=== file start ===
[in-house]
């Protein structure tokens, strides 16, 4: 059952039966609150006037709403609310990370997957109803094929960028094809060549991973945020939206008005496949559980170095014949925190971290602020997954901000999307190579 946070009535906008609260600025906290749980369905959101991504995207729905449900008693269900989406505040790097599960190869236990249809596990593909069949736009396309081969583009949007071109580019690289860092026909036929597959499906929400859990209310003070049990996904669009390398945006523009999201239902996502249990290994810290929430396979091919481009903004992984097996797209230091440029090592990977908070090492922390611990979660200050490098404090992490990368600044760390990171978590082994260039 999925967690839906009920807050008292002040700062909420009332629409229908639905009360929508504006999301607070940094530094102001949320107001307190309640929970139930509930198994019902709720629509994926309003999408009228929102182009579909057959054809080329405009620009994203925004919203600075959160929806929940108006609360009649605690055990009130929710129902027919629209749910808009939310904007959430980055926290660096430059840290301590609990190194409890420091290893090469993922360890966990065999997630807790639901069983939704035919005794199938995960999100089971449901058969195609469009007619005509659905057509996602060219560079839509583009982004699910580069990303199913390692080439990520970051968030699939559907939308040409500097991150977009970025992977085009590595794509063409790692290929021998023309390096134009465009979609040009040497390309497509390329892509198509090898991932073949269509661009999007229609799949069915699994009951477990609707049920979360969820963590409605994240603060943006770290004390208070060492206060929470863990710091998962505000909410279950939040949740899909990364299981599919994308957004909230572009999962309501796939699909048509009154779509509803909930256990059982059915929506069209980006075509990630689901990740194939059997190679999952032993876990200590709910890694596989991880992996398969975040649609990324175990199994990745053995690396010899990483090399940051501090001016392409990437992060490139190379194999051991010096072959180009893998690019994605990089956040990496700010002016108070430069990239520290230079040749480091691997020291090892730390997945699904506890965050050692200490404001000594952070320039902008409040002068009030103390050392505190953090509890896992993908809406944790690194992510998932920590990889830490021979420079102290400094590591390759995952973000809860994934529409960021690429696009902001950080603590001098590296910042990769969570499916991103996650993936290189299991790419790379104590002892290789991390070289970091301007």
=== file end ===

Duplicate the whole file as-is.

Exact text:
[in-house]
């Protein structure tokens, strides 16, 4: 059952039966609150006037709403609310990370997957109803094929960028094809060549991973945020939206008005496949559980170095014949925190971290602020997954901000999307190579 946070009535906008609260600025906290749980369905959101991504995207729905449900008693269900989406505040790097599960190869236990249809596990593909069949736009396309081969583009949007071109580019690289860092026909036929597959499906929400859990209310003070049990996904669009390398945006523009999201239902996502249990290994810290929430396979091919481009903004992984097996797209230091440029090592990977908070090492922390611990979660200050490098404090992490990368600044760390990171978590082994260039 999925967690839906009920807050008292002040700062909420009332629409229908639905009360929508504006999301607070940094530094102001949320107001307190309640929970139930509930198994019902709720629509994926309003999408009228929102182009579909057959054809080329405009620009994203925004919203600075959160929806929940108006609360009649605690055990009130929710129902027919629209749910808009939310904007959430980055926290660096430059840290301590609990190194409890420091290893090469993922360890966990065999997630807790639901069983939704035919005794199938995960999100089971449901058969195609469009007619005509659905057509996602060219560079839509583009982004699910580069990303199913390692080439990520970051968030699939559907939308040409500097991150977009970025992977085009590595794509063409790692290929021998023309390096134009465009979609040009040497390309497509390329892509198509090898991932073949269509661009999007229609799949069915699994009951477990609707049920979360969820963590409605994240603060943006770290004390208070060492206060929470863990710091998962505000909410279950939040949740899909990364299981599919994308957004909230572009999962309501796939699909048509009154779509509803909930256990059982059915929506069209980006075509990630689901990740194939059997190679999952032993876990200590709910890694596989991880992996398969975040649609990324175990199994990745053995690396010899990483090399940051501090001016392409990437992060490139190379194999051991010096072959180009893998690019994605990089956040990496700010002016108070430069990239520290230079040749480091691997020291090892730390997945699904506890965050050692200490404001000594952070320039902008409040002068009030103390050392505190953090509890896992993908809406944790690194992510998932920590990889830490021979420079102290400094590591390759995952973000809860994934529409960021690429696009902001950080603590001098590296910042990769969570499916991103996650993936290189299991790419790379104590002892290789991390070289970091301007």